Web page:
For some reason, guys like him always want me to remember it. You’d think their remembering it themselves would be enough.

Once all the girls employed by the bar were bundled into the cruisers, the police sped away. All that was left was for me to call my clients and tell them they’d find their daughter at the Azabu Police Station, and my work would be finished. Well, I had to write up an invoice, but I consider that to be a modest pleasure rather than a part of the job.

“Boss, you’re bleeding,” said Kijima of the Azabu Precinct, pointing near his left eyebrow.

Indeed I was bleeding, but the wound seemed to be very light. I recalled how Sayaka Iino had grazed me with a broken beer bottle.

“Do you want to press charges for assault?”

“No, we’re even on that count. I’ll just tack extra onto my invoice.”

“You really are too reckless, boss. Even like that, if you’re struck hard enough you could get killed.” I was pleased to note that Kijima, who’d always seemed unsure of himself when we worked together, now talked like he was his own man.

I looked up towards the mixed-use building that housed the bar. “Kabukicho used to be where you found places like this. Roppongi’s stock has fallen.”

“It’s painful how vulgar Roppongi’s gotten since the Bubble burst.” Kijima sounded like the chairman of Roppongi’s Chamber of Commerce. I laughed quietly.

“Well then, nothing stopping me from heading home?”

“Yeah, I’ll figure out how to settle things up.”

“When I get paid I’ll treat you to dinner,” I said and turned away
from Kijima. I had to be thankful that the call I’d placed him beforehand permitted a swift resolution of the case.

“Nothing against the ’tec business, but you’re not that young anymore, boss. Take better care of yourself.”

“I’ll keep it in mind.”

I pressed a handkerchief hard against the cut on my forehead as I walked. My peripheral vision took in a woman breaking away from the thinned ranks of rubberneckers and heading towards me. She looked to be a hostess on her way home from work. At a very exclusive club.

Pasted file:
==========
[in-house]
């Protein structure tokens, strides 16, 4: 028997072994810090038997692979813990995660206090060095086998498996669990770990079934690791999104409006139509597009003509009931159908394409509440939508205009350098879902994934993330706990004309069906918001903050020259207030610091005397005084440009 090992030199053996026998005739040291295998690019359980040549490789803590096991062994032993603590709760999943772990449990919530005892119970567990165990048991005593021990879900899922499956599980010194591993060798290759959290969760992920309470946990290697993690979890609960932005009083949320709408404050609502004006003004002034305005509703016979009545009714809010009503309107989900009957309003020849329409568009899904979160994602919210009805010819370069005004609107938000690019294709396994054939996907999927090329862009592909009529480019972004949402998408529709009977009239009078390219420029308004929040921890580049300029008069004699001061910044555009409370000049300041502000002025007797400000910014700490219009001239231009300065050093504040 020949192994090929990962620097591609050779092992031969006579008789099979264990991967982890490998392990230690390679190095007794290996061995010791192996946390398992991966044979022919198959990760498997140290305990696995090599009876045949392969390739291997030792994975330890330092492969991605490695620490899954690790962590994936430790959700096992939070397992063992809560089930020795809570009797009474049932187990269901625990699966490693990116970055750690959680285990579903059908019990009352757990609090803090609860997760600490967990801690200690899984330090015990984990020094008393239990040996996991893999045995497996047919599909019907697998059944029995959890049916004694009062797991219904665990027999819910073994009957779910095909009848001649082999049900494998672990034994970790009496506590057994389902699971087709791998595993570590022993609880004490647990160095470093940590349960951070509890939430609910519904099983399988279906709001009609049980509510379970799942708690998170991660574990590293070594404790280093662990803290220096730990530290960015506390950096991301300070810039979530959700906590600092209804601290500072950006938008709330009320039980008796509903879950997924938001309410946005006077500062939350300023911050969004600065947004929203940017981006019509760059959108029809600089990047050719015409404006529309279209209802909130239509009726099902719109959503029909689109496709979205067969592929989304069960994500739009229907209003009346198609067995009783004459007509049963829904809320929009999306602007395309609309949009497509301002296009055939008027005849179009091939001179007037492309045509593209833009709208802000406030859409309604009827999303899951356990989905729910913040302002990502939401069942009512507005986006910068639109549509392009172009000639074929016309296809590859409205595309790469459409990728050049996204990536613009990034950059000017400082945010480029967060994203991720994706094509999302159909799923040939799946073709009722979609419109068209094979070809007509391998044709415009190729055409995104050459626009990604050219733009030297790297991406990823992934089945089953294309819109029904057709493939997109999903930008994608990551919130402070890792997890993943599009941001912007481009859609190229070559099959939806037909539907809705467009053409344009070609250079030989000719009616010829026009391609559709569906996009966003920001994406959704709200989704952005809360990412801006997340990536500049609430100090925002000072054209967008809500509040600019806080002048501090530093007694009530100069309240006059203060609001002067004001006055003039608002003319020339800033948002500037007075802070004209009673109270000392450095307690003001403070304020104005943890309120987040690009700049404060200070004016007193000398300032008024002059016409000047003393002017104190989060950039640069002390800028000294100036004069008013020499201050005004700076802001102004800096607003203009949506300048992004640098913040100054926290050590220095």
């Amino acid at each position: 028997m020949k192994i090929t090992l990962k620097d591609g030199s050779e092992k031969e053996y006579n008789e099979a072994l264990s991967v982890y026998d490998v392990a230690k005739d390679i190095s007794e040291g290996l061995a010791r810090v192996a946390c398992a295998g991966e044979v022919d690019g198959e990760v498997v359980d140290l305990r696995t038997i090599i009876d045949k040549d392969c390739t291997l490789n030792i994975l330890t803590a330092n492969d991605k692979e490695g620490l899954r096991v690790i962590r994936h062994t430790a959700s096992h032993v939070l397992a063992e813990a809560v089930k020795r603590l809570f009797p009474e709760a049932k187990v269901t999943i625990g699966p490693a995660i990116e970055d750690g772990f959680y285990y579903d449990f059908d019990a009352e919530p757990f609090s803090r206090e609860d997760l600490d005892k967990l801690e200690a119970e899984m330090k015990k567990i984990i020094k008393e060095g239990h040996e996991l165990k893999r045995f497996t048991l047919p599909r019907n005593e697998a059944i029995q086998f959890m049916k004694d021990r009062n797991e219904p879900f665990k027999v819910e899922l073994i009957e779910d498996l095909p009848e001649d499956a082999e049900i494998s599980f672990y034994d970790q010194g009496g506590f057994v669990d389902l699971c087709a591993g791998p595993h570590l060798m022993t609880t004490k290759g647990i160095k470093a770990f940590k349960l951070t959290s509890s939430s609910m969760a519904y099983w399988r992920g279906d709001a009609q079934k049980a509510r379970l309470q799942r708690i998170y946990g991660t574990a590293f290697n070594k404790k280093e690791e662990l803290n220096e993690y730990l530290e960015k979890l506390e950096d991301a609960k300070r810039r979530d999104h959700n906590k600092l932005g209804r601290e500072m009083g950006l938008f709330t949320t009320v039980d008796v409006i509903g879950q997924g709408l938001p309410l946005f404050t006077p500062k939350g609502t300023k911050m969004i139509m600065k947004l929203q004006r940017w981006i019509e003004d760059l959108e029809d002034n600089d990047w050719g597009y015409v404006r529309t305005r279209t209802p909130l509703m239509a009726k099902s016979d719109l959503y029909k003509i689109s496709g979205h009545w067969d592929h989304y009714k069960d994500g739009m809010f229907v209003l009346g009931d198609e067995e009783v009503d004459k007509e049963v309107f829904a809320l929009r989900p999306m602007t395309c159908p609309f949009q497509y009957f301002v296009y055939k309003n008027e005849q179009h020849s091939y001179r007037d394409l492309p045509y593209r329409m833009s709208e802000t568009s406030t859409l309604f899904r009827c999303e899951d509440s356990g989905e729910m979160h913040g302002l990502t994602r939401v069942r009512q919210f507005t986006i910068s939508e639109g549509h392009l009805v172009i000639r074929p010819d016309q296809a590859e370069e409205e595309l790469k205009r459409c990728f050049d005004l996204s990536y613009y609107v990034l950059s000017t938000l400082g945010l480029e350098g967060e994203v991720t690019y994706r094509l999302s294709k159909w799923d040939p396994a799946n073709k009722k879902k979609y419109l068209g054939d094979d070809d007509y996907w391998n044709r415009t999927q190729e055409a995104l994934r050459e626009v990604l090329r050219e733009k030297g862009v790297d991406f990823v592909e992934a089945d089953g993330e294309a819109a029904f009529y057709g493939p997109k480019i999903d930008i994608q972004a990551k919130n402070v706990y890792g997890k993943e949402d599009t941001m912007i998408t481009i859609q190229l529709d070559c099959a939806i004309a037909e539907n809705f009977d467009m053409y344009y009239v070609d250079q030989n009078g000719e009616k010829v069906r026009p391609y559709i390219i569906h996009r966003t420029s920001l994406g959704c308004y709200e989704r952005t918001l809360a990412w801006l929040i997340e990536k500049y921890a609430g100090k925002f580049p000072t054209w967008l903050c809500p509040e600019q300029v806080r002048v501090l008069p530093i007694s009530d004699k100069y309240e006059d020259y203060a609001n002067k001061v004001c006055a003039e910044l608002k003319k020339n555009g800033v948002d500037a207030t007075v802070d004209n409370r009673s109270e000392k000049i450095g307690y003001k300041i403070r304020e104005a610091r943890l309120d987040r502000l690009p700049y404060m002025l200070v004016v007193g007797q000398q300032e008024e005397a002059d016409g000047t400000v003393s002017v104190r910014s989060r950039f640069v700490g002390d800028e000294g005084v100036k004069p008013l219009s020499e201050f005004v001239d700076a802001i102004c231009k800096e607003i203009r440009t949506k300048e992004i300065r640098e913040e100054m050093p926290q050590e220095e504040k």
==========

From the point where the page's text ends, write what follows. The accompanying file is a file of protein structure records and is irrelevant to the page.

“Excuse me, are you a detective?” she asked in a voice that was hesitant yet tinged with urgency.

She smelled heavenly.

Customers were scarce in the chain restaurant at 2 a.m. At least, no one was sitting at any table close enough to overhear our conversation.

The woman introduced herself as Junko Tajima. She worked as a hostess at Zion, a club near the Roi Building in Roppongi. She looked to be in her mid-twenties. As soon as she sat down, she took a band-aid out of her bag and patched up my forehead. I was more than happy to accept the favor.

I was thrilled yet a little sad to have my next client—a young, beautiful, female client at that—show up just as soon as my last case was closed. No happy woman would approach a detective.

I waited for the waitress to move away after serving us coffee before taking out my IC digital voice recorder, placing it on the table and pressing “record.”

“Now, please tell me how I can help you.”

“I, uhm. I don’t really know what to say …”

“There’s no need to rush. Just calmly tell me whatever comes to mind.”

Junko nodded and took a sip of coffee. She began speaking slowly. “I’ve been seeing a man for four years. He’s married.”

“So it’s an affair?”

“It is to him. For me, it’s a romance. I’m not a kept woman and he’s
not supporting me financially.”

“But surely this romance has far more troubles than you’d have if you’d dated a single man.”

“In my sphere, the most appealing men tend to come with wives.”

“Indeed. Most of the bachelors I know are good-for-nothings.”

“It’s too lonely to live life alone. But would you be able to date someone whose only appeal is that they’re single?”

“In that case I’d probably choose to be alone.”

“Are you married, Mr. Detective?”

“I was, once upon a time.”

“So just because a man is married doesn’t mean he’ll be married forever?”